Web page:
thunder warning of something bad. I don't know what, but I don't want to
be there when it happens.

Bob blew kisses at the audience before heading off the stage. He really
does like us. Never say goodbye Bob.   


Comments by Diamond Sky

I saw this band with the now defunct violin player on their last show on
the 05 tour at the Pantages..they did not have a clue..this show, showed
they are a band worthy of Dylan, they found the groove, they rocked..Dylan
was great..his semi-clear voice only occasionally degenerating into a
sandpaper growl....great song selection here..Hattie Carol,  You go yOur
way I'll go mine,..  Wheel's On Fire...I have to say I was mightily


Comments by Mr. Coyote

The setlist was pretty awesome and the new lighting schemes were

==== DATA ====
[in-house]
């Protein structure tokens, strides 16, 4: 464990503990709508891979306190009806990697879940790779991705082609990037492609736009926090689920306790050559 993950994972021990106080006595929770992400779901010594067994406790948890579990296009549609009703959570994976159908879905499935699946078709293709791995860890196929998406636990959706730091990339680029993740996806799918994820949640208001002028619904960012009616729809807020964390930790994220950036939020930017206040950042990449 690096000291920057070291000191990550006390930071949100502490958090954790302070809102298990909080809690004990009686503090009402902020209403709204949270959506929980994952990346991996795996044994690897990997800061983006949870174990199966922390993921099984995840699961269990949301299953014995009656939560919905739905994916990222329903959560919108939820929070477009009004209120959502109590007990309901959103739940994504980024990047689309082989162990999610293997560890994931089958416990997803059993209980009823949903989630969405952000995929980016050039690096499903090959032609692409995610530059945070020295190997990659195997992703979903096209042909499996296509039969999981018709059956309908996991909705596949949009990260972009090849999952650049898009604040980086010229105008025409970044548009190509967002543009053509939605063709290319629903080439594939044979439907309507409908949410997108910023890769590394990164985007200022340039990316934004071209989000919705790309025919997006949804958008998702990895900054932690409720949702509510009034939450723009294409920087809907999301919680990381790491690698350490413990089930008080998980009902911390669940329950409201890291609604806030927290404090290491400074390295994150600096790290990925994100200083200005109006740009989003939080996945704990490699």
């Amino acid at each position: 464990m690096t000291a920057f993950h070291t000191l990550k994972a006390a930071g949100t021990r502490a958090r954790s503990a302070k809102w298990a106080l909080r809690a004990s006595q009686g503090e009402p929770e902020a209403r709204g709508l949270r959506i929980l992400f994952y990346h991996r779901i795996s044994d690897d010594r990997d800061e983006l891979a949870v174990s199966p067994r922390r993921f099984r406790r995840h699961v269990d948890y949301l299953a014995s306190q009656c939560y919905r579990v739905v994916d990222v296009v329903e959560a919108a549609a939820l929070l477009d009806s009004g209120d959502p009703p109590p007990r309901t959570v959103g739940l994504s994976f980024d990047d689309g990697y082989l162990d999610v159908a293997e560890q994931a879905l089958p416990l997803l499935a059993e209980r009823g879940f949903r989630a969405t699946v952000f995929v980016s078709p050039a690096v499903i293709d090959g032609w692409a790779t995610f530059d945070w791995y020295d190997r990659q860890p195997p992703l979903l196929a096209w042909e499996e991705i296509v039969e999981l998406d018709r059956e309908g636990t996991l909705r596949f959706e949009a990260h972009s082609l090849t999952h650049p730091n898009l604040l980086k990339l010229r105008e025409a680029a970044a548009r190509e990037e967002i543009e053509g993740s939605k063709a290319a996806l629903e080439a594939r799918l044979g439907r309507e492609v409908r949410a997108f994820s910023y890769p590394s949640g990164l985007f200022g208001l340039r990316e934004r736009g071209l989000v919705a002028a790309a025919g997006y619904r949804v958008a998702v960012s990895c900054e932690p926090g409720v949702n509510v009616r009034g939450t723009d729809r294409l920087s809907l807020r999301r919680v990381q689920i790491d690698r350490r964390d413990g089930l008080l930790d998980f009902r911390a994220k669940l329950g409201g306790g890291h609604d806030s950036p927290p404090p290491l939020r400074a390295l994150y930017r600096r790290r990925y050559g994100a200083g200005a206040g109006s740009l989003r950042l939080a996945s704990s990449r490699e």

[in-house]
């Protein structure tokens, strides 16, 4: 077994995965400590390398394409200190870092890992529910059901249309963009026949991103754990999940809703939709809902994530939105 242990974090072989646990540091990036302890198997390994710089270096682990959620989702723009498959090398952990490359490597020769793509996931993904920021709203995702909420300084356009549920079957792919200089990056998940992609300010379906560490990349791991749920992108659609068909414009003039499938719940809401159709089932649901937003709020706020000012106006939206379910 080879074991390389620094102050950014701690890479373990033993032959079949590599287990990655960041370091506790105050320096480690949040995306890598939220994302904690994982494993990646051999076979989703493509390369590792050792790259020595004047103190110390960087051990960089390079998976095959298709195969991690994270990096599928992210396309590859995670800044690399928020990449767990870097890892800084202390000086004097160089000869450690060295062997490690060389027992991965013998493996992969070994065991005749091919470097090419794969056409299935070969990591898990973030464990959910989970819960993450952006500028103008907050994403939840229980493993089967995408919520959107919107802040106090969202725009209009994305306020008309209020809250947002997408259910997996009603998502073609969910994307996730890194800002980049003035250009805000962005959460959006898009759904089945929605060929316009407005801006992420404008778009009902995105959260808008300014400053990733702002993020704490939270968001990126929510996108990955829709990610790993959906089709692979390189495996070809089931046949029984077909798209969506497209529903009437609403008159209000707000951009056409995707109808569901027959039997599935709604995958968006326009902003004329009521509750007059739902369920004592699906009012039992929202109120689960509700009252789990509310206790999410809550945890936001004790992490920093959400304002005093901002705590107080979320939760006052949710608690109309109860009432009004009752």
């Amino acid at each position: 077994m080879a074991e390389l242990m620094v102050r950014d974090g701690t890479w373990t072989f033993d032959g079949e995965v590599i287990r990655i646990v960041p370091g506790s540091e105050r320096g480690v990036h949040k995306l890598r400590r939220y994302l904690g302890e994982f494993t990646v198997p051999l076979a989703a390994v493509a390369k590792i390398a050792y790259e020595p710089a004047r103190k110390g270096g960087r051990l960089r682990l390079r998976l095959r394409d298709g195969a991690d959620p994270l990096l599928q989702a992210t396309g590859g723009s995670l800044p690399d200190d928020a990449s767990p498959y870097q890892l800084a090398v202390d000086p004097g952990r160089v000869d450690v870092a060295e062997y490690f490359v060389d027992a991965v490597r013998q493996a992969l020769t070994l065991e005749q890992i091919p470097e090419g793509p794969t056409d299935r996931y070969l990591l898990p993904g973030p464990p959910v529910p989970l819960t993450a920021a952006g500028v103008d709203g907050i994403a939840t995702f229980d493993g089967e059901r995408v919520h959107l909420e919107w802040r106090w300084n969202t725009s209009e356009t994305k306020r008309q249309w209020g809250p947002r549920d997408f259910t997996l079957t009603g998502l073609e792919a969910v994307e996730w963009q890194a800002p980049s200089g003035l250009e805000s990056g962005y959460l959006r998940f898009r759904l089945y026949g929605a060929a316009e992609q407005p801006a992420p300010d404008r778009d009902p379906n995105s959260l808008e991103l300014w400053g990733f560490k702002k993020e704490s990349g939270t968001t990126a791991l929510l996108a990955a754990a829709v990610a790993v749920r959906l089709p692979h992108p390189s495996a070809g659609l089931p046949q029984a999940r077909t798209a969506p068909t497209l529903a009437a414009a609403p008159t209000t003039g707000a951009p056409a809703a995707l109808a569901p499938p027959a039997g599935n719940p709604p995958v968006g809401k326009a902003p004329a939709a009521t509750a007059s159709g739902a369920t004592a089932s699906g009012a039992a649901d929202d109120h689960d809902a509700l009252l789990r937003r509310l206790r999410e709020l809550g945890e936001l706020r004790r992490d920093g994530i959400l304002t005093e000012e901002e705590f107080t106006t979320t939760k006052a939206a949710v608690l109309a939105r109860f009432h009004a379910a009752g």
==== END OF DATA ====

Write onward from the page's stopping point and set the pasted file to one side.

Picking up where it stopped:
definitely different. The only thing was that it seemed the band is
actuallly still looking for the sound. Bob is playing organ so that gives
a totally differnt texture to the music. Denny is still playing to the
piano which was a more a klunky sound. His solos were very obtuse to the
rest of the band. He either needs to change strings or maybe switch to a
Les Paul which would give a more fluid sound to mesh with Bob's organ. I
am sure by the end of the tour the sound will have meshed. However
compared to last spring which were close to magic, last night was more
like a warmup to what is to come. Sorry I can't see the tail end. Come
back in the fall for the Fair  Bob.


Review by Andrew Johnston

Please, a moratorium on the Charlie and Larry whining. They are gone and
they ain't comin' back. We drove up 2 hours from Tucson to see the almost
65 year old Dylan near the start of his current tour. After seeing him